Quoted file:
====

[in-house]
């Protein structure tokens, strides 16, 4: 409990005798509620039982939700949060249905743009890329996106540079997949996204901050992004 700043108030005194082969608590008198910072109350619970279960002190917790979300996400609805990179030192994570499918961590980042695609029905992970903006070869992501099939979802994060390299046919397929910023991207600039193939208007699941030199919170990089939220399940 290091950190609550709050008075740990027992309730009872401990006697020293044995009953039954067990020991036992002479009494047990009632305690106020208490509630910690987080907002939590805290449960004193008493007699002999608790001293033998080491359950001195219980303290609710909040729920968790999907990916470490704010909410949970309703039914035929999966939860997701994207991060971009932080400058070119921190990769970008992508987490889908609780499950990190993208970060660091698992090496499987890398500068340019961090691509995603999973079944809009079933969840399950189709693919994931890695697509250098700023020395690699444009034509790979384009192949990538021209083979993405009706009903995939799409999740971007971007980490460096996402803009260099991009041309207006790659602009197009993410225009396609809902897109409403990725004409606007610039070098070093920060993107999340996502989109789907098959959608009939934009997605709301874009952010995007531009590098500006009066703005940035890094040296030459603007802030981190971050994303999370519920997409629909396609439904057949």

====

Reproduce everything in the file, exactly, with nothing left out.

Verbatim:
[in-house]
């Protein structure tokens, strides 16, 4: 409990005798509620039982939700949060249905743009890329996106540079997949996204901050992004 700043108030005194082969608590008198910072109350619970279960002190917790979300996400609805990179030192994570499918961590980042695609029905992970903006070869992501099939979802994060390299046919397929910023991207600039193939208007699941030199919170990089939220399940 290091950190609550709050008075740990027992309730009872401990006697020293044995009953039954067990020991036992002479009494047990009632305690106020208490509630910690987080907002939590805290449960004193008493007699002999608790001293033998080491359950001195219980303290609710909040729920968790999907990916470490704010909410949970309703039914035929999966939860997701994207991060971009932080400058070119921190990769970008992508987490889908609780499950990190993208970060660091698992090496499987890398500068340019961090691509995603999973079944809009079933969840399950189709693919994931890695697509250098700023020395690699444009034509790979384009192949990538021209083979993405009706009903995939799409999740971007971007980490460096996402803009260099991009041309207006790659602009197009993410225009396609809902897109409403990725004409606007610039070098070093920060993107999340996502989109789907098959959608009939934009997605709301874009952010995007531009590098500006009066703005940035890094040296030459603007802030981190971050994303999370519920997409629909396609439904057949």